If you said back in 2005 that the Xbox 360 would be pushing more units than the most popular video game console of all time (PS2) did at a similar point in its life cycle most gamers would dismiss you as either misinformed or a lunatic. The 360 wasn’t supposed to win. It was competing against the PS3, which based on momentum alone should have pulverized the competition, and the Wii – a less powerful, yet more novel system that appealed to an untapped audience, namely the casual gamer. But as of this day, almost seven years after its unspectacular launch, the Xbox 360 is standing head and shoulders above the competition.
Take a look at the current statistics: $56 billion dollars in revenue from retail sales alone, 67 million units pushed and 19 million Kinect’s sold. Yes, the Wii has sold almost 30 million more units and the PS3 is only lagging behind the Xbox slightly, but while the aforementioned consoles are showing their age, the Xbox 360 is thriving. What is even more striking is that the 360 is the only console of this generation selling more units each year. How did they manage such a feat?
The answer begins and ends with the dashboard. Having undergone several makeovers in the past seven years, what started out as a simplistic hub that tracked your current achievements, friends and games has turned into a full fledged, all inclusive living room box. Remember the bladed, Windows 3.1 style dashboard the 360 launched with? Don’t be embarrassed if the answer is no, I hardly do either.
But there is a school of thought that insinuates that Microsoft sold their soul in order to gain the attention of individuals who desired a console that did more than just play games. Admittedly, the fact that the new dashboard resembles the layout of a Windows phone and regulated the Games section to what…the sixth tab over, can be regarded as a bit insulting to hardcore gamers. The plethora of menus that invade our screen as we boot up the system is overwhelming at best, and utterly disjointing at worst. But such is the sacrifice that must be made if a gaming console is to transition into a social media and entertainment hub. And while the inclusion of the somewhat maligned bing was a bit over the top for most gamers’ tastes, the new dashboard has fared well.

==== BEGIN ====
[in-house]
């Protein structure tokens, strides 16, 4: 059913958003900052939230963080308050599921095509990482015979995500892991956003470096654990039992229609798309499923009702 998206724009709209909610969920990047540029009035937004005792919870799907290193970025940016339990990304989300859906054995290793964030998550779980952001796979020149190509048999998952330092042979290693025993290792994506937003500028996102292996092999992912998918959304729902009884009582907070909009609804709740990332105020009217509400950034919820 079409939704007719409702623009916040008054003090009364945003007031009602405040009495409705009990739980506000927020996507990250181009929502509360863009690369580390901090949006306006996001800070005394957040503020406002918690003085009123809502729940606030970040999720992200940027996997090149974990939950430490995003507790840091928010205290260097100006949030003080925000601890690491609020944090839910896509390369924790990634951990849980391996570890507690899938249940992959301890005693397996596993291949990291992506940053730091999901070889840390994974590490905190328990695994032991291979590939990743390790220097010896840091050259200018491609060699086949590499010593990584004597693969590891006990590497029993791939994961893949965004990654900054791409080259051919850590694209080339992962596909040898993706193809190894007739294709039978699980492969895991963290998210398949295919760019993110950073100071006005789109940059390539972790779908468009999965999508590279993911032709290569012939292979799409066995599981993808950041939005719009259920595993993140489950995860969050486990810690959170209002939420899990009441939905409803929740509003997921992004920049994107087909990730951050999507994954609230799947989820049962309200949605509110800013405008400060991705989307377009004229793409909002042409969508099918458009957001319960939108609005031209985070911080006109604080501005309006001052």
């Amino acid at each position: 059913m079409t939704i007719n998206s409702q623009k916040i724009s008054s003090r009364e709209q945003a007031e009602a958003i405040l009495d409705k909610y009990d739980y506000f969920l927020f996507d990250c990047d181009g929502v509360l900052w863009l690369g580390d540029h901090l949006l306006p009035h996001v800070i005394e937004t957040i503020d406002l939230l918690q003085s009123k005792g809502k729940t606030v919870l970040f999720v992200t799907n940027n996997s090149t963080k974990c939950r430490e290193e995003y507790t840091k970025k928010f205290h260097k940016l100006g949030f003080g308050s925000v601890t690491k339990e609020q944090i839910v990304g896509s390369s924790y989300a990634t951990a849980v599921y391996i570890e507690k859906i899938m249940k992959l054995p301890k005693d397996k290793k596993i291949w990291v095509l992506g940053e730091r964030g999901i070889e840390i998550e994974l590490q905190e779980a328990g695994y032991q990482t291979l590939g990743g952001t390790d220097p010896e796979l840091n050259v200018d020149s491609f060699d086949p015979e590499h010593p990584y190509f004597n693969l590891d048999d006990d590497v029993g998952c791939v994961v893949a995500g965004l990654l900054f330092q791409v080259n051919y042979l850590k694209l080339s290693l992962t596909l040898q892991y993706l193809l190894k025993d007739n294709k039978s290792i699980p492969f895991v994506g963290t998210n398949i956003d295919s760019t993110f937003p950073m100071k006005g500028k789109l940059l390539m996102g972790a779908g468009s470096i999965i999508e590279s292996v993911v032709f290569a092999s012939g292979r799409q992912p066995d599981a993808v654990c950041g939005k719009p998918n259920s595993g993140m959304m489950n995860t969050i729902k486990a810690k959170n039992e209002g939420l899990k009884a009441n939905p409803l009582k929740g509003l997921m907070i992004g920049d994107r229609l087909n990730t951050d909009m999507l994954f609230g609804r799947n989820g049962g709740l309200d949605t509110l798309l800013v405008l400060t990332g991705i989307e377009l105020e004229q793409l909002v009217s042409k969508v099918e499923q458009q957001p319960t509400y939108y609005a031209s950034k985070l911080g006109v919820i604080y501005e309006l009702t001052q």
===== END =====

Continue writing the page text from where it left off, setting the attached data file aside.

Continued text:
Then of course we have Xbox Live. Widely regarded as the quintessential example of an online gaming service done right, Xbox Live has attracted over 40 million members, and while we don’t know exactly how many of them are Gold or Silver, we do know that millions of people log on every day. And with the extended functionality of the new dashboard many users are there to do more than play games.
Along the same lines, games that are meant to be played via matchmaking services or with friends online excel on the 360. It is not uncommon for titles like Call of Duty to sell twice as many units on the 360 than the PS3. Considering the PS3’s superior graphical capabilities and the fickleness of FPS gamers in regards to hardware, this comes across as a monumental feat – all thanks to Microsoft’s superior online service. We may have scoffed at Xbox Live way back in 2003, but it appears that it was Microsoft’s plan all along to slowly evolve the service over the course of a decade, only to have it flourish once every feature was fully incorporated.
Finally we have Microsoft’s marketing campaigns, that typically come bundled with the Kinect. Although the latest $99 plus two-year membership plan was revealed by many websites to be an atrocious deal hardly worthy of the term “bargain,” most of their bundles, console options and discounted XBLA games have proved successful in bringing in new customers. They’re still no Steam, but the gap is closing.
The Xbox 360 launched as a system that played games and HD DVDs – ho hum. Considering that their first system was maligned by many problems and proved more of an experiment than a legit system, gamers were quite ambivalent about the release of another MS console. Yet as the years passed, Microsoft kept making the right moves – at least from a marketing point of view and to date they carry the most momentum of the big three. The only unfortunate aspect of the Xbox 360 faring so well is that it might delay the release of the 720. Here’s hoping that next week’s E3 answers some of our most pressing questions.